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Today's News

  • Rain-plagued Piranhas to open Metrolina League season Monday

    Staff Reports

    The Lancaster Piranhas swim team, plagued by inclement weather over the last week, will look to open its 2018 summer recreation league season Monday with a home meet with Lake Wylie.

    The Piranhas, led by head coach Daniela Sanchez-Gelpke, were scheduled to have a practice meet Tuesday, but the meet was canceled due to inclement weather that evening.

    Lancaster traveled to Fort Mill for a non-region meet Thursday afternoon, but only a few relays were completed before a storm canceled the meet.

  • Rain continues to hamper P-31

    Rain continues to be a pain for the Lancaster Post 31 American Legion baseball team.

    The opening week – May 21-24 – was hampered by two rainouts, with much the same from Mother Nature for week two – May 28-31.

    League V games, slated for Monday and Tuesday, were rained out, setting up a doubleheader with Rock Hill Post 34 at Rock Hill High School on Thursday afternoon.

    The first game reached the bottom of the fourth inning with Post 34 holding a 5-3 lead on Lancaster.

  • Duke Energy gives $100,000 to Lindsay Pettus Greenway

    From release

    The Lindsay Pettus Greenway this week received a $100,000 grant from Duke Energy to help protect and enhance the natural environment along the Gills Creek waterway in Lancaster.
    The grant is part of the Water Resources Fund, a $10 million multi-year commitment from Duke.
    The greenway is one of 16 organizations across the Carolinas to collectively receive more than $1.2 million in the company’s seventh grant announcement.

  • Mayoral forum set for June 18

    Candidates running in Lancaster’s mayoral special election will answer questions in a public candidate forum at USC Lancaster on June 18.
    Candidates Alston DeVenny, Sara Eddins, Tamara Green Garris and Don Geraghty have confirmed that they will participate. As of press time Friday, James “Butch” Flynn had not.
    All five are still active candidates in the July 10 special election to fill the late Mayor John Howard’s remaining term.

  • Traveler with disabled car, dead phone finds kind folks a-plenty

    Linda H. Thompson seriously needed a Good Samaritan on the Friday of Memorial Day weekend.
    She was traveling through Lancaster when her car broke down on South Main Street, more than an hour away from her Charlotte home. To make matters worse, her cell phone ran out of power about the same time.
    A few minutes shy of 5 p.m., the 73-year-old pulled her overheating car into a parking spot at the coroner’s office.
    “I was in quite a pickle,” Thompson recalled this week. “I knew I was in pretty bad shape.”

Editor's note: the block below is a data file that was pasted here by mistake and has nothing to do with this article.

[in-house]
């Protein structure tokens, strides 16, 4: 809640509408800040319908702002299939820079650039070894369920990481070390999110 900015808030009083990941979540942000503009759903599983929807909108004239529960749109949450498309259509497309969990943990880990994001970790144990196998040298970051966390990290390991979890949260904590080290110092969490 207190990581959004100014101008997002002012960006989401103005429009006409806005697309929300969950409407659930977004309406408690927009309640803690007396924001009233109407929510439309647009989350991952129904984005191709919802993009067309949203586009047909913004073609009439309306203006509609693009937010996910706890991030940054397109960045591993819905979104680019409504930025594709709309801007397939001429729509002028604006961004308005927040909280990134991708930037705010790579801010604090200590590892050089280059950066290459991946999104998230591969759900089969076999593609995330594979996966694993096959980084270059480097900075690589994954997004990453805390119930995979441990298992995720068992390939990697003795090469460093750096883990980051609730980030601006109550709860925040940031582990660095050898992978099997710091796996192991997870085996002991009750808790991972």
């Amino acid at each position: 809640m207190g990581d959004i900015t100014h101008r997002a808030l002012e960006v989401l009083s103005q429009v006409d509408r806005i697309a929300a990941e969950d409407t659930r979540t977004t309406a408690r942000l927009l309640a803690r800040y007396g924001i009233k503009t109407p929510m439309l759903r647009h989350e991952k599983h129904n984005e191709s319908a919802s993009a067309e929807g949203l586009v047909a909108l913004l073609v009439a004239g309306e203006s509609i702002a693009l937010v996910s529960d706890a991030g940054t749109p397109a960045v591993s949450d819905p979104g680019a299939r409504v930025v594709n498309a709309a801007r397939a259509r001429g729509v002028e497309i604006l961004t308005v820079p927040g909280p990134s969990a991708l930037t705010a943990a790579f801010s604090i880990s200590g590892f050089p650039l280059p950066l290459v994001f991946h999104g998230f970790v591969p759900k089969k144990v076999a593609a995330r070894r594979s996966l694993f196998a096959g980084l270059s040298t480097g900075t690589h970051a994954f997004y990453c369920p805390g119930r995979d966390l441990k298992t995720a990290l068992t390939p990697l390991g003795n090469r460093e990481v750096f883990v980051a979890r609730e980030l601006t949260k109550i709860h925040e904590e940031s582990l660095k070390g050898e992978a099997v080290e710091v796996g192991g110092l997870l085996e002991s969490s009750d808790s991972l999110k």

• County picks site for new animal shelter

    The new animal shelter will be built on county-owned property off Pageland Highway between Lancaster Convalescent Center and Sunshine Road.
    “It’s a good site that has very level terrain in the area we’re looking to place the shelter,” said Keck & Wood civil engineer John Gast, who recommended the site during a presentation Tuesday at the Lancaster County Council meeting.
    Council approved the site on a 5-0 vote, with council members Brian Carnes and Jack Estridge absent.

  • Big snag for Tunnell suit against county

    Keith Tunnell’s defamation lawsuit against the county and Lancaster County Council members Larry Honeycutt, Charlene McGriff and former councilman Bob Bundy is a big step closer to being dismissed.
    Circuit Judge Brian Gibbons ruled verbally from the bench April 30 that he intends to grant a summary judgment in favor of the defendants, meaning the case would not be allowed to go to trial.

  • Duke pushing floodwaters down the Catawba chain
  • 18 arrested in Drug Task Force roundup

    Eighteen people were arrested between Wednesday and Friday in the second big drug roundup by the Lancaster County Sheriff’s Office this year.
    The list of suspects the sheriff’s Drug Task Force began searching for Wednesday morning included 26 names with 45 drug-distribution warrants.
    The suspects ranged in age from 18 to 79.
    “We had a busy week preparing for this operation and getting these people into custody,” said Sheriff Barry Faile. “Some of the faces are new, but several have been around the block before.”

  • Column: 2 simple, cheap ways to protect students, teachers from shooters

    The recent mass shootings at schools in Santa Fe, Texas, Parkland, Fla., and Benton, Ky., have generated a great deal of conjecture about ways to protect students during these outrages.
    Many of the ideas were complex, costly and difficult to implement, and none have received universal acceptance. But there are two ways to protect the students and teachers that are both simple and economical.